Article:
Sunday, November 25, 2012

Investing in the Future

One thing I did not anticipate about having a child with different needs? The cost. Expensive doctors, expensive therapists, expensive suggestions, cross-your-fingers-that-insurance-will-cover-this cost. On top of that, we’ve been on COBRA for the past eighteen months. COBRA = sky-high premiums. I don't like to dwell on negativity but I do have to be real: it's expensive. I don't get too hung up on that fact; I am happy that we have been able to keep our heads above water (though sometimes just barely). I try to view all of the money spent as an investment in Juliana's future.

At the beginning of this journey it was very difficult for me to determine how we should proceed with the onslaught of options. Over time we’ve moved from a state of desperation to a place where we can more carefully evaluate our choices. I am truly grateful that we live in a big city with so many options for treatment. I am truly grateful that we had savings that enabled us to pursue some of these options.

How we’ve invested:

Good health insurance. We were really fortunate to be on a good health insurance plan when Juliana was born. Because of all of her medical needs in her first year of life, we had to keep this good coverage and forego the cheaper coverage that was otherwise available to us. The premiums alone were something like four times what I paid when I was an employee and they exceeded the cost of our monthly mortgage payment. But we were really grateful to have excellent coverage and the silver lining was that our deductible was fairly small and therapies were mostly covered. We paid out mega bucks for this policy but it was the right decision. It was really the only option. (Medicaid began helping out with this cost earlier this year.)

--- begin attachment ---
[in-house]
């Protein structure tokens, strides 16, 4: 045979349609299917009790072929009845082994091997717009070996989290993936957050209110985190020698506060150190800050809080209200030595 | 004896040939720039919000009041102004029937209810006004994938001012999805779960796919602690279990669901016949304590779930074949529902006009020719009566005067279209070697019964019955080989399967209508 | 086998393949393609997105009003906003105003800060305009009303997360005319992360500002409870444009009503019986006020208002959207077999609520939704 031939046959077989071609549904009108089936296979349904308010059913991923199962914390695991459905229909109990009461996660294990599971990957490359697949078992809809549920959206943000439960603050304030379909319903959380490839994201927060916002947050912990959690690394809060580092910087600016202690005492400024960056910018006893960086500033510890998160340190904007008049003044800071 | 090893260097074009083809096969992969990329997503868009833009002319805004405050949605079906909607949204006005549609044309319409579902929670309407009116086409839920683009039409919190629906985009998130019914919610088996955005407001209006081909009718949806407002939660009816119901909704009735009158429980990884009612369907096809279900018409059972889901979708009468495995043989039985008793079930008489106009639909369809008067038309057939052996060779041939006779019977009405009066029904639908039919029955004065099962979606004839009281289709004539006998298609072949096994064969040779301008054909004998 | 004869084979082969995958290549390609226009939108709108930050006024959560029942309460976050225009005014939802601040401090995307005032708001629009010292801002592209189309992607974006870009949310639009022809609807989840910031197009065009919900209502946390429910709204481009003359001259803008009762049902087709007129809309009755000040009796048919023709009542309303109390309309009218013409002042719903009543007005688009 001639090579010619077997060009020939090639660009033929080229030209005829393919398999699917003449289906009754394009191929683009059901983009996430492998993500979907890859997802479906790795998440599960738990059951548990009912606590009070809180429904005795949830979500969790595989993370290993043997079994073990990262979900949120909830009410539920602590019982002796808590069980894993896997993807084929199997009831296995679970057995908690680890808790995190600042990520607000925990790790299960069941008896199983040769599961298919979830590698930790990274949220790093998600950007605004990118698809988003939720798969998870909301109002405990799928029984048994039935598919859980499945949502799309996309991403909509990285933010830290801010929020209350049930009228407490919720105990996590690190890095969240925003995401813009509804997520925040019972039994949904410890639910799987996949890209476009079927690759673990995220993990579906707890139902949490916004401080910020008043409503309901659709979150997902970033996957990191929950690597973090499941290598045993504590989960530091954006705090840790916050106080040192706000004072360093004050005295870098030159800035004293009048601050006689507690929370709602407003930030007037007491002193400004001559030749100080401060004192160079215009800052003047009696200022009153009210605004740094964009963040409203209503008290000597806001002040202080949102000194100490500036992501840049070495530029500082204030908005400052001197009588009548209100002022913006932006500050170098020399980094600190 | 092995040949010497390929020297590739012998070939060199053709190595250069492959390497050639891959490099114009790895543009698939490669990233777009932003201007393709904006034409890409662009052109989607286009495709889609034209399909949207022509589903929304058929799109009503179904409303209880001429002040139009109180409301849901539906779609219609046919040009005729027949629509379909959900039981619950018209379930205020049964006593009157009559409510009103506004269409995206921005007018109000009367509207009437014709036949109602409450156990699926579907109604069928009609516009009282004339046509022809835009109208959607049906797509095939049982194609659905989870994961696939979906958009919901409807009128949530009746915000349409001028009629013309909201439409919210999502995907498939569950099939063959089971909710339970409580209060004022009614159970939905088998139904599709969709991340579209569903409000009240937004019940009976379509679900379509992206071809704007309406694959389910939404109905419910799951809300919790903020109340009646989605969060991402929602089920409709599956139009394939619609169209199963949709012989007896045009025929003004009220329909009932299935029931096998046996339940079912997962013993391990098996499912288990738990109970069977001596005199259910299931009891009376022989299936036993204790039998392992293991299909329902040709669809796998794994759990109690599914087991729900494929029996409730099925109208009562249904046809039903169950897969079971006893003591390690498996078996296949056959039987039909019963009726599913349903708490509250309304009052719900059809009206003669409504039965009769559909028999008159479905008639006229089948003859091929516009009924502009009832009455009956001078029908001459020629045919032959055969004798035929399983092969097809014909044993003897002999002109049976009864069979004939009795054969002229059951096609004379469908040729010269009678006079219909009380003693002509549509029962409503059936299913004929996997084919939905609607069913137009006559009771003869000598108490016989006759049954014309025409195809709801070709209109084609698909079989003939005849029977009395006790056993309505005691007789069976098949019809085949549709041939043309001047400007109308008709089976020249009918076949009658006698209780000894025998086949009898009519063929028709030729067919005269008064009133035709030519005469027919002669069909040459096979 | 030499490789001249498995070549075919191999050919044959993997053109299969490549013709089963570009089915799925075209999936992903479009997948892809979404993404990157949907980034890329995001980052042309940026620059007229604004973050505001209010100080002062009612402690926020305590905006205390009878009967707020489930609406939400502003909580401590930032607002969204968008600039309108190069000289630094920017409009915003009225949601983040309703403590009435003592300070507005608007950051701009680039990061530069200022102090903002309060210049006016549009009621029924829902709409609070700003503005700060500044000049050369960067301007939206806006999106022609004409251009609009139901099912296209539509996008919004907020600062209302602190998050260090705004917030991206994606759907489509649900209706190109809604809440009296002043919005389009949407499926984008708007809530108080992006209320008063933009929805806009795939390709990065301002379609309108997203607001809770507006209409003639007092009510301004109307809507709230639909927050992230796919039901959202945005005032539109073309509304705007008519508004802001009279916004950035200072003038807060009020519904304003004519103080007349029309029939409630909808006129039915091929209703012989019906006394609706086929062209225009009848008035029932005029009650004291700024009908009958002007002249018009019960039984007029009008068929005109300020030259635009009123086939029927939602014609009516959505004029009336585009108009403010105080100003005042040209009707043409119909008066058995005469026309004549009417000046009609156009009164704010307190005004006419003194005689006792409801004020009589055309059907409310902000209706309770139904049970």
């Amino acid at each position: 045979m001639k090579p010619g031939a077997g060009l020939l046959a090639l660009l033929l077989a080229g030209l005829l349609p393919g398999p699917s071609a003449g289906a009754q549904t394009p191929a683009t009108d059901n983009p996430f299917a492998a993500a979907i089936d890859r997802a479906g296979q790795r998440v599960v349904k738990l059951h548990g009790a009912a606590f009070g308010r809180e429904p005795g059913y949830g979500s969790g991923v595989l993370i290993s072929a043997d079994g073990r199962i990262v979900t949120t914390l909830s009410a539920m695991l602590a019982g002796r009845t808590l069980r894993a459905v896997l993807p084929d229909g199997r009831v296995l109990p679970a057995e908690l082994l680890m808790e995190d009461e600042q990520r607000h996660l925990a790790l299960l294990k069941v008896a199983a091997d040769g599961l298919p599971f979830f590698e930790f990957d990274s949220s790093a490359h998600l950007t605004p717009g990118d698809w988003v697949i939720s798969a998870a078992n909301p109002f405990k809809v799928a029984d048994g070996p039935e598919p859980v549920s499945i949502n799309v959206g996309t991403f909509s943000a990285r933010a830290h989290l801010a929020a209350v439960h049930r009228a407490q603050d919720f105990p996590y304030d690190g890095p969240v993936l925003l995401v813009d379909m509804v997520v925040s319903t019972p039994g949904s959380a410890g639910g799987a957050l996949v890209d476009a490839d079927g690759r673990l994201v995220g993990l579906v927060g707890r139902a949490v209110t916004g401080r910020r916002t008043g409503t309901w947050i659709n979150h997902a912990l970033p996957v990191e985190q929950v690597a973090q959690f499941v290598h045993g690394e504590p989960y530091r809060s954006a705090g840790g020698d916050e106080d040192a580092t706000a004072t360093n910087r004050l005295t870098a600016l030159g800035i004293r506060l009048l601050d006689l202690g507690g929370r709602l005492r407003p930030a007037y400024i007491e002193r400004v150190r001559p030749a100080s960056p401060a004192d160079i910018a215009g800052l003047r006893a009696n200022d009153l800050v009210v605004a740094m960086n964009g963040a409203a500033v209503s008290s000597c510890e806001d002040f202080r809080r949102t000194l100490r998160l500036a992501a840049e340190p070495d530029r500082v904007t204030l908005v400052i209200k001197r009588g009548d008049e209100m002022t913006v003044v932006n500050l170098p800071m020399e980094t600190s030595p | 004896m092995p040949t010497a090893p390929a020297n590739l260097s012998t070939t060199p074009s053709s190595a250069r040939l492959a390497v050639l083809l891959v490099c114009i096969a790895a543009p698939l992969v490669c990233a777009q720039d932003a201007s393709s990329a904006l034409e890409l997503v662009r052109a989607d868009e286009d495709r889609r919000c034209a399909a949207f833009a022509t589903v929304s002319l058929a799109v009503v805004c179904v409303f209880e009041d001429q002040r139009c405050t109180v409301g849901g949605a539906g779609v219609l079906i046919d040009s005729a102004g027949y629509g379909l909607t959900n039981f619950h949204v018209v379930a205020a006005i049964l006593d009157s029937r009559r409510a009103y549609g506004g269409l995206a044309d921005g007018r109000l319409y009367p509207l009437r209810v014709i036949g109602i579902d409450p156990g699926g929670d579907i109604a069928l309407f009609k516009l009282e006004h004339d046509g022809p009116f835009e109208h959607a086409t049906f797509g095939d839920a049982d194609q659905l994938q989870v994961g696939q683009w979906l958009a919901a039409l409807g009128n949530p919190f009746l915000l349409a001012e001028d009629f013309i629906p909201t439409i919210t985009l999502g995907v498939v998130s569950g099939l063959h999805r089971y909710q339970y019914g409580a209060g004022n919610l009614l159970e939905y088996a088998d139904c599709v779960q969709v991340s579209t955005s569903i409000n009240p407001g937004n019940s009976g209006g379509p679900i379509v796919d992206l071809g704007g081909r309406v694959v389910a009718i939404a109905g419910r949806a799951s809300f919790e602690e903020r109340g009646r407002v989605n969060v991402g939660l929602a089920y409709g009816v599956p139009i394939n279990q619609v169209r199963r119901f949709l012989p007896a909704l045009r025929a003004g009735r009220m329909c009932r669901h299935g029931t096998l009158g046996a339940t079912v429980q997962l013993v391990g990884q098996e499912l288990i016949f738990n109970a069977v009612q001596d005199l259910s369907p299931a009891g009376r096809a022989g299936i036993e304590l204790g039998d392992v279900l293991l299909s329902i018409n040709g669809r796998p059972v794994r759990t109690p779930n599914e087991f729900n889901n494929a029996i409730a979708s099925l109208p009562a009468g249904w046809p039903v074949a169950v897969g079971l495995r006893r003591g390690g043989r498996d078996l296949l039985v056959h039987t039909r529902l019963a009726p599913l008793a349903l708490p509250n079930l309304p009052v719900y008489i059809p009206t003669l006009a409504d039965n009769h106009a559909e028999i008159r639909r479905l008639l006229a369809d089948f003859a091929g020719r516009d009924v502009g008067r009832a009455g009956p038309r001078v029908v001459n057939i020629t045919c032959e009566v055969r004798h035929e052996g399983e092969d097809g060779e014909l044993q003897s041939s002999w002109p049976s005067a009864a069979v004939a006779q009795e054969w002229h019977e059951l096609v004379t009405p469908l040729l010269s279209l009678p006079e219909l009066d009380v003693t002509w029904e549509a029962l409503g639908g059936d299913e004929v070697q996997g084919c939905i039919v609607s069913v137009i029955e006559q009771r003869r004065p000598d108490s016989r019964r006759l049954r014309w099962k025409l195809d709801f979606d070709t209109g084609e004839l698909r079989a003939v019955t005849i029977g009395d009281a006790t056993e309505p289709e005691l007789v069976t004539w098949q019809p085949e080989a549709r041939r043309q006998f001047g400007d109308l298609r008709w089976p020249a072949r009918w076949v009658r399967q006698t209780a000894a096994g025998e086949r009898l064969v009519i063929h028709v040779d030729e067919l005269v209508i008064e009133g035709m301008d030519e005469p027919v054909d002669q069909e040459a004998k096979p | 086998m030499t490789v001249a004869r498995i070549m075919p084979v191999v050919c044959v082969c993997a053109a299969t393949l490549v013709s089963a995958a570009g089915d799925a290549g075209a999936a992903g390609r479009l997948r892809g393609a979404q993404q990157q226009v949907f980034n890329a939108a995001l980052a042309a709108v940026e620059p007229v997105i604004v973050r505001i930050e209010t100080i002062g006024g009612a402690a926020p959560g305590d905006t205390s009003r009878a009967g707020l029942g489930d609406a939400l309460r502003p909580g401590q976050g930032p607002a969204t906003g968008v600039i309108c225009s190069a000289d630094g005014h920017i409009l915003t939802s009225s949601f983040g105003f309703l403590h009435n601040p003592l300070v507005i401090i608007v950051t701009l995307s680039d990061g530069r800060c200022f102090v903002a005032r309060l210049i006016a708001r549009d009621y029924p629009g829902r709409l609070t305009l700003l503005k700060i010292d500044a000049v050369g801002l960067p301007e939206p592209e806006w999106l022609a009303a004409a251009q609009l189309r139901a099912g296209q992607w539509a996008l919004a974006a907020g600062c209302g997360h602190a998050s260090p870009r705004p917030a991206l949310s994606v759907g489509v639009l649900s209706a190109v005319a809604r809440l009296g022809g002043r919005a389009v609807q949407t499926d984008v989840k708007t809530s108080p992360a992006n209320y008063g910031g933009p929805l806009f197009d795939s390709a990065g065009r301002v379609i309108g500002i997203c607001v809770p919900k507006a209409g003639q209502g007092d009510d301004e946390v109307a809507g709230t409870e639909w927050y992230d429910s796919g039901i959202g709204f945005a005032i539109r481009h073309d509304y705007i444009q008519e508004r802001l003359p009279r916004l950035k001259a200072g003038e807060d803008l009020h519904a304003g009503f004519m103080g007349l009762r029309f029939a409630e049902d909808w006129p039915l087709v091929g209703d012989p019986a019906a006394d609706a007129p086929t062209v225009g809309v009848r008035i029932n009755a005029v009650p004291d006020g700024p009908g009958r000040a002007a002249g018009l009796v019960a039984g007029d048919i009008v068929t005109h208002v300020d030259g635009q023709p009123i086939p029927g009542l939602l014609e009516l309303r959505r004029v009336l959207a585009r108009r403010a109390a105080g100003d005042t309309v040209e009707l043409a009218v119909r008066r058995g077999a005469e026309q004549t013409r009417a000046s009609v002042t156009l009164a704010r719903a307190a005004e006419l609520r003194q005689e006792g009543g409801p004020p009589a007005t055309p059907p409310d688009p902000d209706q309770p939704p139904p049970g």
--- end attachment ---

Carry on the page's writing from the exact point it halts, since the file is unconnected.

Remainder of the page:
Therapy. Many insurance policies have very subpar therapy benefits. One reason that we stuck with our COBRA coverage was the unlimited therapy coverage. Compare this to the other coverage that was available to us at the time, coverage of only 20 visits per year. We blow through 20 visits in two months. So, great! We have had insurance coverage for this. But just to make matters a little more complicated, we chose to stick with out-of-network therapists who don’t file insurance on our behalf. So now we have to cough up cash up front, deal with the paperwork and sometimes fight the insurance company to get our reimbursement. It is a 70% reimbursement which is pretty good when compared to other policies (maybe as good as it gets?). Assuming that everything is reimbursed (I am currently arguing with the insurance company) we pay $300-$400 a month for therapy. However we are about to begin new insurance coverage with a new employer and we don't know yet to what extent the policy will cover these expenses. From time to time I think about cutting back on these therapies, but we have seen too many benefits to consider that thought for too long. (Medicaid does not help with our out-of-network therapists at all, it does pick up the speech therapy bill however).